Housing is one of the most important areas of focus for many communities. The City of St. Joseph is no different and within the city of about 7,000 residents its focus has lately been on rental housing.
City officials are considering changes to city ordinances to help rental-property owners in the R1 zoning district. Specifically, the city ordinance requires new rental property to be owner-occupied with the owner residing at the residence, renting out a room. Given the state of the economy, the city has received requests to change that requirement.
The planning commission held a public hearing this week about the proposed change to the law that would allow property owners who have actively tried to sell their homes without success to rent their homes without living in them. The proposal is to allow rental-property owners to rent their homes without living in them for a period not to exceed two years and would require the provision of an interim-use permit.
Changes to rental regulations in St. Joseph are an ongoing issue. One of the first changes in that area came in 2011 when elected officials approved a similar change for those residents serving in the military. At that time, the city council also approved the creation of a rental-housing committee. St. Joseph Mayor Rick Schultz also commissioned an ad hoc committee to do similar work previously. The difference between the two groups is the rental-housing group can make recommendations to the city council.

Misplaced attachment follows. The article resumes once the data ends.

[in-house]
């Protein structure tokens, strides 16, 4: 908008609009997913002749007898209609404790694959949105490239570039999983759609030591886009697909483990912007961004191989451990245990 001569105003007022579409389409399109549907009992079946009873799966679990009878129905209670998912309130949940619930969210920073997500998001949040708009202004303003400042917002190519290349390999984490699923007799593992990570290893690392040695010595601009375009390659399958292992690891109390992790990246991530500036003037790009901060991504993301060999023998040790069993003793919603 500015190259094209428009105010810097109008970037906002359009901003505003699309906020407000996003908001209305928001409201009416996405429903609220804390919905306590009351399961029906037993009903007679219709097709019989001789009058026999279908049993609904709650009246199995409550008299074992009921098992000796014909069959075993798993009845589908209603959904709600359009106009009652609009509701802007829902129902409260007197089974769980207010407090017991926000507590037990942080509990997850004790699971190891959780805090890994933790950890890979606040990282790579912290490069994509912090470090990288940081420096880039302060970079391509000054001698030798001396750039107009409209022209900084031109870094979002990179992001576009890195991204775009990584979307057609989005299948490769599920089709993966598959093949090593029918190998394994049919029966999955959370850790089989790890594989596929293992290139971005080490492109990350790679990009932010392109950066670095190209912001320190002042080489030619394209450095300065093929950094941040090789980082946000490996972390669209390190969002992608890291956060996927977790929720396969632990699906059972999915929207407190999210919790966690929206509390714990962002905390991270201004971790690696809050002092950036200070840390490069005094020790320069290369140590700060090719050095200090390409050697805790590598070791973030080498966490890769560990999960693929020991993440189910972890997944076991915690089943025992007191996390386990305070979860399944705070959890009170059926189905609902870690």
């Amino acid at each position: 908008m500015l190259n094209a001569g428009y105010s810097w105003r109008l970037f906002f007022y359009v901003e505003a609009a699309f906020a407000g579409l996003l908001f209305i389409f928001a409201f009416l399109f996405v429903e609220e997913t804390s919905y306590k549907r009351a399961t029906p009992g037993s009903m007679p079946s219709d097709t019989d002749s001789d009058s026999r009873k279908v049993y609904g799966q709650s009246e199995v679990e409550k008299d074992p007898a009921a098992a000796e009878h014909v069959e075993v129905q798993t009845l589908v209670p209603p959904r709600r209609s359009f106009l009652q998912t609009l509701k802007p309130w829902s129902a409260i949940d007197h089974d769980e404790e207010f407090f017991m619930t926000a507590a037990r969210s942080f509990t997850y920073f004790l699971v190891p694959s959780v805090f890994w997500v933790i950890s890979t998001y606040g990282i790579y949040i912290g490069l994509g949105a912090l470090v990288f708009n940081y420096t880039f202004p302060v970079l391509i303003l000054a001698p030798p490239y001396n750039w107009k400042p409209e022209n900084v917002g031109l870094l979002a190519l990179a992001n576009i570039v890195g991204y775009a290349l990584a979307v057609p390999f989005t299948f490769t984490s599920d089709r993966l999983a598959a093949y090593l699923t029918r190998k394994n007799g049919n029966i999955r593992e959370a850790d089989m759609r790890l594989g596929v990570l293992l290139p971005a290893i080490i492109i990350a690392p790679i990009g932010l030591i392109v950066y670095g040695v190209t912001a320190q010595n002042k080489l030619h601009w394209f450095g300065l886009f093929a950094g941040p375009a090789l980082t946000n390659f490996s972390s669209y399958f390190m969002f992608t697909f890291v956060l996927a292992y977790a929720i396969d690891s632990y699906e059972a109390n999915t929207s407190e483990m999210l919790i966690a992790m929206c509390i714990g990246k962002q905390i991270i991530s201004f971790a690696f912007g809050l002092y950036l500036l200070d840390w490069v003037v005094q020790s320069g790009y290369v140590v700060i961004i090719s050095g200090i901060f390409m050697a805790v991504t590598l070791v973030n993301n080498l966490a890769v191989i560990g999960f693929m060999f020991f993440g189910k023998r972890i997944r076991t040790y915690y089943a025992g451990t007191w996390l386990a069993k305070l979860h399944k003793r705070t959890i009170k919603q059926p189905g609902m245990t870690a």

Last year, city council members approved an exception for deployed military personnel who own rental properties. City law requires owners of residences to live in the property being rented. Residents serving in the military can now apply for an interim-use permit that will be valid only during deployment and active duty. The permit will be renewed annually with an initial term not to exceed two years. The move to extend that provision to all rental property owners is one that shows the city is not ignoring the requests of residents for assistance during an economic downturn. It also shows it acknowledges not only those serving in the military need assistance in upholding an ordinance that can be hard to heed in a slow housing market. The next step for the proposed change was unknown at the time this edition of the St. Joseph Newsleader went to press. The results of the hearing and city-council recommendation will be reported in an upcoming edition of the Newsleader.